J.C. Agajanian - 2009 International Motorsports Hall of Fame Inductee

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If it had a motor and it was a sport, J.C. Agajanian was interested in it. From the 1930s through the 1960s, Agajanian was involved in numerous forms of motorsports, both as an owner and a promoter, though he is most closely associated with Indy Car racing.
 
Agajanian (pronounced Ag-uh-jane-ian) was a California native and founding member of the United States Auto Club who owned two cars that won the Indianapolis 500. But he also promoted motorcycle and boat racing, and he was one of the first west coast organizers to embrace stock car racing.
 
“He had a very broad interest,” said Agajanian’s son, Cary. “He loved anything with speed, and he loved the promotion business and the ownership business of racing cars. He just loved every aspect of the motor racing business, no matter what it was.”
 
In honor of his dedication to all forms of motorsports, Agajanian has been named to the International Motorsports Hall of Fame induction class of 2009. Joining Agajanian in this year’s class are NASCAR Cup driver Donnie Allison, seven-time NASCAR Modifieds champion Jerry Cook, longtime NASCAR team owner Bud Moore and NASCAR pioneer and car owner Raymond Parks.
 
The induction ceremony will be held Thursday, April 23 at the SPEED Channel Dome adjacent to Talladega Superspeedway.
 
“I’ve been aware of the International Motorsports Hall of Fame for a long, long time and have been through it before. I was always hopeful that they would recognize my dad,” Cary Agajanian said. “So this is a great honor. When you look at the inductees over the years, you know it’s a very prestigious and honored roll call. So our family has great pride in them taking my dad in. It’s a great thing.”
 
The son of Armenian immigrants, Agajanian was born in 1913 in San Predro, Calif. His birth name was Joshua James, but an aunt who did not speak much English kept calling him Jessie instead. Jessie eventually evolved into J.C., and the nickname stuck.
 
Agajanian initially wanted to be a race car driver, but his father disapproved because of the dangers involved in the sport. So Agajanian became a race car owner and promoter. While still in his 20s he was named president of the Western Racing Association.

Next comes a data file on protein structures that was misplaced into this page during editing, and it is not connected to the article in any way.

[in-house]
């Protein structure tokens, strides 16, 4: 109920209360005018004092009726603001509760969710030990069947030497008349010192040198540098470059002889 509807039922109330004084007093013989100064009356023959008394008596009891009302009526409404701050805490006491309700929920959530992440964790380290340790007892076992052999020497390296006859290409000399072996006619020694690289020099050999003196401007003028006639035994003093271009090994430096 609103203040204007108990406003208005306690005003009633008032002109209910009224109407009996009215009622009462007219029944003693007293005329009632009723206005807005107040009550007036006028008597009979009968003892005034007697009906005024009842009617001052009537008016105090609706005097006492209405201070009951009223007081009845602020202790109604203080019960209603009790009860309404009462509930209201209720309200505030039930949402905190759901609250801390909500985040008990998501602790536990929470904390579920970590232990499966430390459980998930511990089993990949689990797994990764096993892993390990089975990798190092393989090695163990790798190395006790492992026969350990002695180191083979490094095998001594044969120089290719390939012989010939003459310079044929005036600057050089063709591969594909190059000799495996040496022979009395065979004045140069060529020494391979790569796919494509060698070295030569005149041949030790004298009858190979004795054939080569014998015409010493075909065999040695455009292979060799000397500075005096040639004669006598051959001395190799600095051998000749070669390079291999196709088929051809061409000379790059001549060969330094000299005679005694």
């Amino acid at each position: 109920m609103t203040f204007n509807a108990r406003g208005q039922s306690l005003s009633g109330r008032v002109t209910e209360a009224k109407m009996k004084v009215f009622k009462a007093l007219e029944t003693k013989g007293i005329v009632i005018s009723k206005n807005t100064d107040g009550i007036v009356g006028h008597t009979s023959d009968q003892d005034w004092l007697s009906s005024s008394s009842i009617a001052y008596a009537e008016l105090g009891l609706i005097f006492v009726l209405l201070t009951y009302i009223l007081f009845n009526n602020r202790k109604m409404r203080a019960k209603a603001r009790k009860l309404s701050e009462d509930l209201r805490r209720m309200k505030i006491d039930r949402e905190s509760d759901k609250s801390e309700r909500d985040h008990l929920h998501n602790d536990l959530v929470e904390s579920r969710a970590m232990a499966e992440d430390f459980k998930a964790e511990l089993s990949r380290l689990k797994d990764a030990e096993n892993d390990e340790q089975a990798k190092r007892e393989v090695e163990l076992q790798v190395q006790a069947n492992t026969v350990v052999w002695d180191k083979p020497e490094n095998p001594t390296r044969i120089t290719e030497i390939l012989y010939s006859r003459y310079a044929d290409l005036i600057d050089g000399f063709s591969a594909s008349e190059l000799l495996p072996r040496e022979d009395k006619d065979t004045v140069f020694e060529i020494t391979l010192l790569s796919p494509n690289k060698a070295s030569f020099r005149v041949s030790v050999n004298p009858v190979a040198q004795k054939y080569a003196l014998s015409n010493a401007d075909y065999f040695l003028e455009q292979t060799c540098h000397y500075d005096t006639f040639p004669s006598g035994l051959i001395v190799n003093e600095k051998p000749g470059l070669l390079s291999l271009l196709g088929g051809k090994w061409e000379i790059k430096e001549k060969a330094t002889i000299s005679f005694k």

After World War II, Agajanian became heavily involved in Indy Car racing and made the trip to Indianapolis Motor Speedway for the Indy 500 every year from 1948 through 1971. During

that time, his cars won three pole positions, set four tracks records and picked up two victories, in 1952 with Troy Ruttman as the driver and in 1963 with Parnelli Jones behind the wheel.
 
“That was without any doubt the pinnacle of his career. It was the ultimate,” Cary Agajanian said. “He looked at it as his greatest accomplishment. It was really a great, great thrill in 1963, to do it a second time. He had other great finishes through the 60s and into the 70s, but ’63 was the height of it.”
 
J.C. Agajanian’s father, who had prevented his son from pursing a career as a driver, was a strong supporter of Agajanian’s other racing interests.
 
“Once he knew my dad wasn’t going to drive a car and be at risk, he was very supportive of it,” Cary Agajanian said. “He really encouraged and helped my dad in the racing business. He took the train from L.A. to Indy every year and walked around like the proud owner.”
 
Agajanian also tinkered with the mechanical side of the sport. With the help of his crew members, he came up with several technological and safety innovations, including the creation of the air jack.
 
Agajanian died in 1984 at the age of 70. Since his death he has been inducted into a number of hall of fames, including the National Sprint Car Hall of Fame, the AMA Motorcycle Hall of Fame and the National Midget Auto Racing Hall of Fame.
 
About the International Motorsports Hall of Fame & Museum
Opened in April of 1983, the International Motorsports Hall of Fame and Museum is dedicated to the preservation of the history of motorsports. Each year, the annual International Motorsports Hall of Fame Induction Ceremony is held on the grounds of the museum to honor those men and women chosen for induction from among the greatest names in all of motorsports. 
 
The 2009 ceremony will be held April 23rd, at the SPEED Channel Dome, adjacent to the International Motorsports Hall of Fame.  Individual tickets for the evening are $125 and a table of eight may be reserved for $1,000.  Tickets and tables are available by calling 1-256-362-5002 or logging on to www.racetickets.com
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